Missouri Compromise – I

Lead: In 1818 the slave-holding territory of Missouri requested admission to the United States as a state. This application setting off a storm of controversy and rising sectionalism in the U.S. Congress.

                Intro.: A Moment in Time with Dan Roberts.

                Content: When Congress considered Missouri’s petition for statehood, there were twenty-two states in the Union – eleven were slaveholding states and eleven were non-slaveholding states. Consequently, there was an even balance of power regarding over slavery in the United States Senate. With the admission of Missouri as a slaveholding state, the balance of power in the Senate would shift. Northerners  regarded the admission of Missouri as jeopardy their political interests.

Read more →

Maori v. European: Cultural Clash in New Zealand – II

Lead: With the arrival of Europeans in New Zealand the indigenous culture of the Maori faced a challenge which they were in the end unable to resist. 

                Intro.: A Moment in Time with Dan Roberts. 

                Content: In December 1642 Dutch explorer Abel Tasman sailed into what became Golden Bay on the northern coast of New Zealand’s south island. He received a curious, but hostile reception as did British Captain James Cook a century later. Cook’s trip was for scientific exploration, he was commissioned to examine and classify new species of plants and animals, but his claim of the islands for Britain set the stage for the arrival of colonists, traders and missionaries during the following decades.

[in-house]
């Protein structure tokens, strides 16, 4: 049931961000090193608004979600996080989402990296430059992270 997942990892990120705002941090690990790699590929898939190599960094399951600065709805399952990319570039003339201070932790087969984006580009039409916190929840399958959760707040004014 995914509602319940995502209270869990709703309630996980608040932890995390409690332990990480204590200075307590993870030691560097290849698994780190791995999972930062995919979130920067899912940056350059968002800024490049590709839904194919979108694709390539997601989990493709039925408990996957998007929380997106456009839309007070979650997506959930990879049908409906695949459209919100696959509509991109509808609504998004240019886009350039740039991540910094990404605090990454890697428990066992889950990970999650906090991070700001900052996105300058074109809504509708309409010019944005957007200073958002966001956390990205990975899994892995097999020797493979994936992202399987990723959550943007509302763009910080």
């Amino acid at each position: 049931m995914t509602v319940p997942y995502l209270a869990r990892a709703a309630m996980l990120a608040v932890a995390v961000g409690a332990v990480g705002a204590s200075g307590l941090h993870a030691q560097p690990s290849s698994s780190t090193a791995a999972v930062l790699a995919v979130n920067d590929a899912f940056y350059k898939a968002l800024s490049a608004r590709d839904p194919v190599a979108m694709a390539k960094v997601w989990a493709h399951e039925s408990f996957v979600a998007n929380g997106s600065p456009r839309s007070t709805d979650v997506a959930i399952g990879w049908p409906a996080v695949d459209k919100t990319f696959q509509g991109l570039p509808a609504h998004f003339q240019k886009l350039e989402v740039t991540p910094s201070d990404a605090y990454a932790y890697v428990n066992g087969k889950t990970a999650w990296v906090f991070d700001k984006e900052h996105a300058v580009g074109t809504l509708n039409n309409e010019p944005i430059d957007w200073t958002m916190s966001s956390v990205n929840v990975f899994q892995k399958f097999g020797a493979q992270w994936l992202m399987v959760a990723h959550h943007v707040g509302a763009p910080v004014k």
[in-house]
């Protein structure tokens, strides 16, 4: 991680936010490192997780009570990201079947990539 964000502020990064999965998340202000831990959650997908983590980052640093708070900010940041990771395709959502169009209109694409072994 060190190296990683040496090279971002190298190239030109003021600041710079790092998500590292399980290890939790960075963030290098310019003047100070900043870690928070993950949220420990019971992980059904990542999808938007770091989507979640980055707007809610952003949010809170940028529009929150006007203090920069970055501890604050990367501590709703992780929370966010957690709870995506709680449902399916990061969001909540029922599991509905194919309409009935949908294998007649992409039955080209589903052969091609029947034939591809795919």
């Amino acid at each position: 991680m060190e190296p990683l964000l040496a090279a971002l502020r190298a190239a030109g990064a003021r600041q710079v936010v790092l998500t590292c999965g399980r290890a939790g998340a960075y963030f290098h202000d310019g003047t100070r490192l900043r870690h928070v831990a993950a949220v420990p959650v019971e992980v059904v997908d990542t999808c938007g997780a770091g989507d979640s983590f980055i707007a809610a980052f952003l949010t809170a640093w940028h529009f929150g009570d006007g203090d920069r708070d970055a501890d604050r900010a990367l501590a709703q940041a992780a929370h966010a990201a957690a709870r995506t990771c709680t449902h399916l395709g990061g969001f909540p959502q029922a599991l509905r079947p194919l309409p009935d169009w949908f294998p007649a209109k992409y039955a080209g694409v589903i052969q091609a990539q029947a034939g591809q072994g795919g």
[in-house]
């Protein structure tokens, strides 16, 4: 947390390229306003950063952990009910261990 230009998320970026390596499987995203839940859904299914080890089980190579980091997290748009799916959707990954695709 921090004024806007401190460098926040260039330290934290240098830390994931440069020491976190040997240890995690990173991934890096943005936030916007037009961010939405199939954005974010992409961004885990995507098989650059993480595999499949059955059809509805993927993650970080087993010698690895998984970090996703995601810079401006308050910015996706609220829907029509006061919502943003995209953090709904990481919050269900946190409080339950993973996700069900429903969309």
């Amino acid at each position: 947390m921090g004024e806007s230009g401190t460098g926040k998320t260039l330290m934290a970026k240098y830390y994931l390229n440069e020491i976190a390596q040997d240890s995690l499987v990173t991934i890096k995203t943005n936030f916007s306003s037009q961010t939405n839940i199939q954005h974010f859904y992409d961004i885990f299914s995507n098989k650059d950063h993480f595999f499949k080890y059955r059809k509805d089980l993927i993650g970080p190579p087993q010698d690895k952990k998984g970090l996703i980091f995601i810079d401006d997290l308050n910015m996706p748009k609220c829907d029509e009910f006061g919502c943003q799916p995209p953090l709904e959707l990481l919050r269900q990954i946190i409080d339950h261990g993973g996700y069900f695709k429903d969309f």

Read more →

Maori v. European: Cultural Clash in New Zealand – I

Lead: Inevitably, the ever-expanding European colonial enterprise discovered Zeelandia Nova, but when Dutch arrived in New Zealand in 1642 they found a well- established culture already there.   

                 Intro.: A Moment in Time with Dan Roberts. 

                Content: New Zealand, rugged, rich, wildly beautiful, hidden behind a vast oceanic barrier, was the final large land mass colonized by the human race. It is estimated that not until about AD 800 did Polynesian explorers, probably manning large capacity outrigger canoes, find their way to the northern of New Zealand’s two major islands, so remote that it is 1000 miles southeast from the closest part of Australia. Their arrival was the culmination of one of humanity’s greatest colonial expansions. Out from the East Asian land mass into the southern Pacific archepelago these Austronesian-speaking colonists exploded. 2000 years before the Vikings ranged west to North America, Indonesia, New Guinea, Tonga, Fiji, Rarotonga, and Tahiti were prosperous outposts of this eastern expansion. Finally, wheeling southwest they came to New Zealand.